To evaluate the prognostic value of the QT interval and QT interval dispersion in total and in cardiovascular mortality, as well as in cardiac morbidity, in a general population. The QT interval was measured in all leads from a standard 12-lead ECG in a random sample of 1658 women and 1797 men aged 30-60 years. QT interval dispersion was calculated from the maximal difference between QT intervals in any two leads. All cause mortality over 13 years, and cardiovascular mortality as well as cardiac morbidity over 11 years, were the main outcome parameters. Subjects with a prolonged QT interval (430 ms or more) or prolonged QT interval dispersion (80 ms or more) were at higher risk of cardiovascular death and cardiac morbidity than subjects whose QT interval was less than 360 ms, or whose QT interval dispersion was less than 30 ms. Cardiovascular death relative risk ratios, adjusted for age, gender, myocardial infarct, angina pectoris, diabetes mellitus, arterial hypertension, smoking habits, serum cholesterol level, and heart rate were 2.9 for the QT interval (95% confidence interval 1.1-7.8) and 4.4 for QT interval dispersion (95% confidence interval 1.0-19-1). Fatal and non-fatal cardiac morbidity relative risk ratios were similar, at 2.7 (95% confidence interval 1.4-5.5) for the QT interval and 2.2 (95% confidence interval 1.1-4.0) for QT interval dispersion. Prolongation of the QT interval and QT interval dispersion independently affected the prognosis of cardiovascular mortality and cardiac fatal and non-fatal morbidity in a general population over 11 years.
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              QTc-interval abnormalities and psychotropic drug therapy in psychiatric patients

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                Author and article information

                Journal
                CRD
                Cardiology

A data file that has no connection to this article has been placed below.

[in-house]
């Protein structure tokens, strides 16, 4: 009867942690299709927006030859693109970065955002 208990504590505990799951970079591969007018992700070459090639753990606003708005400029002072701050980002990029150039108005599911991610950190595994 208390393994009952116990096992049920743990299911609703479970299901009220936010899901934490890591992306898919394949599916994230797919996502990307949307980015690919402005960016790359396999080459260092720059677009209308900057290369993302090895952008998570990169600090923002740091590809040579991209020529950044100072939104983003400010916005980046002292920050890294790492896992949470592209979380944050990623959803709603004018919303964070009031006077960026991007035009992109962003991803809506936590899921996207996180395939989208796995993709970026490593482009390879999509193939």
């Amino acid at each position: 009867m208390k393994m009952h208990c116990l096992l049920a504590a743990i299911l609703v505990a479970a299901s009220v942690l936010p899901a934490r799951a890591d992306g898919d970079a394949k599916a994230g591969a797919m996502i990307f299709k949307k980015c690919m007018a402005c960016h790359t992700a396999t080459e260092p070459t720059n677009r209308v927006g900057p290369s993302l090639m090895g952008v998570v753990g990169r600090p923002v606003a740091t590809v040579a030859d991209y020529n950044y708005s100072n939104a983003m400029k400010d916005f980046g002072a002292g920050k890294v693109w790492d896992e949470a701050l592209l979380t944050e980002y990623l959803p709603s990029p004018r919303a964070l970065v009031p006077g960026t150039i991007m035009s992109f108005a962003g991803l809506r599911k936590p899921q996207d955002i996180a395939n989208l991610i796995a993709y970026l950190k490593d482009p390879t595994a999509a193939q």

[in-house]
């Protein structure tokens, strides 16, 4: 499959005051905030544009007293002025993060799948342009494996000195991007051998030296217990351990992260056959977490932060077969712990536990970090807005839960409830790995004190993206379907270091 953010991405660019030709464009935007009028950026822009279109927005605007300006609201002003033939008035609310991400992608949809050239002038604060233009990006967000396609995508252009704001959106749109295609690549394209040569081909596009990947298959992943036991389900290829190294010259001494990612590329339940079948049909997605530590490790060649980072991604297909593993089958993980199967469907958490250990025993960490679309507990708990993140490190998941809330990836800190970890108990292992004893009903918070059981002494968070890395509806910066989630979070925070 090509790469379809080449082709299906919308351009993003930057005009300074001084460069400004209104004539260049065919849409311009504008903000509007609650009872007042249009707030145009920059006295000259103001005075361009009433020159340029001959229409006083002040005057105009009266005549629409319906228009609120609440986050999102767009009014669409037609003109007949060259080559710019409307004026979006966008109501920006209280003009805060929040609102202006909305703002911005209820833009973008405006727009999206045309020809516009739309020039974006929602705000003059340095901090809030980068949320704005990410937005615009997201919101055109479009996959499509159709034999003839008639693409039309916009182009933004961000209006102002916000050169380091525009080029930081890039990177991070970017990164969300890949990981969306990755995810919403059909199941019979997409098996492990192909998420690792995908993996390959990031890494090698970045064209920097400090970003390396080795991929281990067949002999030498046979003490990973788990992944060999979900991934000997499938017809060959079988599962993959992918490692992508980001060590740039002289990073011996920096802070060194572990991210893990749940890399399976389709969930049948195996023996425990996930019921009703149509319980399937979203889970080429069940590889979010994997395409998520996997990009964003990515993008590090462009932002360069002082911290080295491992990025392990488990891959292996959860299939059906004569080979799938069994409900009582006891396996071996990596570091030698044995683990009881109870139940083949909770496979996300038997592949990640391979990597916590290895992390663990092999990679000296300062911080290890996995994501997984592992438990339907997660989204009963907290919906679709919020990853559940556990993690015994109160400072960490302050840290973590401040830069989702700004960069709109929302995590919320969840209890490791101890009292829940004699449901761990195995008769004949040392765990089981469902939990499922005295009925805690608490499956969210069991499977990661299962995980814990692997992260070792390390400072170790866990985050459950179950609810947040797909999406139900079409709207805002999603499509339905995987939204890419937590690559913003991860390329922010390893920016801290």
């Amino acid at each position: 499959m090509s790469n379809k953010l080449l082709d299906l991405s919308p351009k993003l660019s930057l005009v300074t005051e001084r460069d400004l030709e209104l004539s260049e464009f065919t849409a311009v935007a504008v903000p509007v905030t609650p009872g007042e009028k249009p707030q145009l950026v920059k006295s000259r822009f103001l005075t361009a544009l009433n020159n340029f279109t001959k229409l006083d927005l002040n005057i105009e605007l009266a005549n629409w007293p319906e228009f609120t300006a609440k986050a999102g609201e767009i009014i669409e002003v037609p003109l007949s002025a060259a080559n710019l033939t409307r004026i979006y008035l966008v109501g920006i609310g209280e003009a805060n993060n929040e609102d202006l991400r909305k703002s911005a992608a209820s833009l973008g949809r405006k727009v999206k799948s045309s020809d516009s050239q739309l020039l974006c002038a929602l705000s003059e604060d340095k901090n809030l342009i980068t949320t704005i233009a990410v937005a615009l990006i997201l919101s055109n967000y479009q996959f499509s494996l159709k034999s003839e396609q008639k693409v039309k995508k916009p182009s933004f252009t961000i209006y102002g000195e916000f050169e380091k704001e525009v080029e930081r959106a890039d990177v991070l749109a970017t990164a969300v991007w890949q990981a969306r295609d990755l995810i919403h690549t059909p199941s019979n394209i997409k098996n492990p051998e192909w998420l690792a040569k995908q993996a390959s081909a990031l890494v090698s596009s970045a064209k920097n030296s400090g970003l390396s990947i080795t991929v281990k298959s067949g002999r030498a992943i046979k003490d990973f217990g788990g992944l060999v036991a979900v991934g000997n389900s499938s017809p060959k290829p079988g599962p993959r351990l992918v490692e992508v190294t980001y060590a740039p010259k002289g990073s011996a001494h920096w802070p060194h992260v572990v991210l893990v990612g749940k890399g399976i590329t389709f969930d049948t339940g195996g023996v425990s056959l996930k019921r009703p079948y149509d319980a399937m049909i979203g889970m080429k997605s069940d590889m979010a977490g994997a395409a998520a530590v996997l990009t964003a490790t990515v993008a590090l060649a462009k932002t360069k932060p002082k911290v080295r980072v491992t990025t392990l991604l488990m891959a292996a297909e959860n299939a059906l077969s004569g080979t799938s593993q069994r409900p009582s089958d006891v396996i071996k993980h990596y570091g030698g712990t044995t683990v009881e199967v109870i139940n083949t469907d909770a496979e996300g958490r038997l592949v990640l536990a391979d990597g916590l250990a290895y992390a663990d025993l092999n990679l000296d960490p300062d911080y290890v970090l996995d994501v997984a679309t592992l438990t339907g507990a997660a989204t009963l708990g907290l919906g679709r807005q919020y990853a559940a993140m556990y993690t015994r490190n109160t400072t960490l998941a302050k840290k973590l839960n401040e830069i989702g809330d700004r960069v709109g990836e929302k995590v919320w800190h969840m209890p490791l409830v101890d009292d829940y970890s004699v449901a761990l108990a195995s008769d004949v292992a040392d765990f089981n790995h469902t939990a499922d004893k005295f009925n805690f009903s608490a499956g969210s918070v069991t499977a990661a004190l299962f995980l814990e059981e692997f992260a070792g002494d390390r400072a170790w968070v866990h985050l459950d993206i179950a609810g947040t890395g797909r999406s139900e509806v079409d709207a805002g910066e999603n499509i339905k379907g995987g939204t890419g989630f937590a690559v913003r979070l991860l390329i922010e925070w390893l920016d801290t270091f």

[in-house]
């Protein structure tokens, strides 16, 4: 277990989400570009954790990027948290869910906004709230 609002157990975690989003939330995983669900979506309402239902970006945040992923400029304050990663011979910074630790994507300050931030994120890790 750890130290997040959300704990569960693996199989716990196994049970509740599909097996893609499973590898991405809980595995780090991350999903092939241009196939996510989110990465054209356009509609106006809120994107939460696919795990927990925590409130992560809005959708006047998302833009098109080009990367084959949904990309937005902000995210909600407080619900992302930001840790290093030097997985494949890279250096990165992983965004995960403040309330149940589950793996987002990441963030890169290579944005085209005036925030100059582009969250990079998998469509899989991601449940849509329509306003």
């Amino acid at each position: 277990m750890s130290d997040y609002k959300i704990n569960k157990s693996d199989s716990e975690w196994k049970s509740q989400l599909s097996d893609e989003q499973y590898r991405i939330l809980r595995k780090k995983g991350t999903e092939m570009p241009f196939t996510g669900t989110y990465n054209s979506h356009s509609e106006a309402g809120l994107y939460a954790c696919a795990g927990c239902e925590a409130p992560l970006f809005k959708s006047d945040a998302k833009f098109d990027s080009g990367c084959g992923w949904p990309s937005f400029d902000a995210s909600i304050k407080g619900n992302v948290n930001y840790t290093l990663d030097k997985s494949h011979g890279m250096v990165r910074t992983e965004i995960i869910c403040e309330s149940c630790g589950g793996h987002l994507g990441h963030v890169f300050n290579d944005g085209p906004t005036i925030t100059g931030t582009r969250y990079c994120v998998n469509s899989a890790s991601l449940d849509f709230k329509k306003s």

10.1159/issn.0008-6312
                Cardiology
                S. Karger AG
                0008-6312
                1421-9751
                2006
                March 2006
                03 April 2006
                : 105
                : 3
                : 149-154
                Affiliations
                Department of Medicine and Clinical Science, Graduate School of Medical Sciences, Kyushu University, Fukuoka, Japan
                Article
                91227 Cardiology 2006;105:149–154
                10.1159/000091227
                16449814
                © 2006 S. Karger AG, Basel

                Copyright: All rights reserved. No part of this publication may be translated into other languages, reproduced or utilized in any form or by any means, electronic or mechanical, including photocopying, recording, microcopying, or by any information storage and retrieval system, without permission in writing from the publisher. Drug Dosage: The authors and the publisher have exerted every effort to ensure that drug selection and dosage set forth in this text are in accord with current recommendations and practice at the time of publication. However, in view of ongoing research, changes in government regulations, and the constant flow of information relating to drug therapy and drug reactions, the reader is urged to check the package insert for each drug for any changes in indications and dosage and for added warnings and precautions. This is particularly important when the recommended agent is a new and/or infrequently employed drug. Disclaimer: The statements, opinions and data contained in this publication are solely those of the individual authors and contributors and not of the publishers and the editor(s). The appearance of advertisements or/and product references in the publication is not a warranty, endorsement, or approval of the products or services advertised or of their effectiveness, quality or safety. The publisher and the editor(s) disclaim responsibility for any injury to persons or property resulting from any ideas, methods, instructions or products referred to in the content or advertisements.

                Page count
                Figures: 2, Tables: 3, References: 16, Pages: 6
                Categories
                Original Research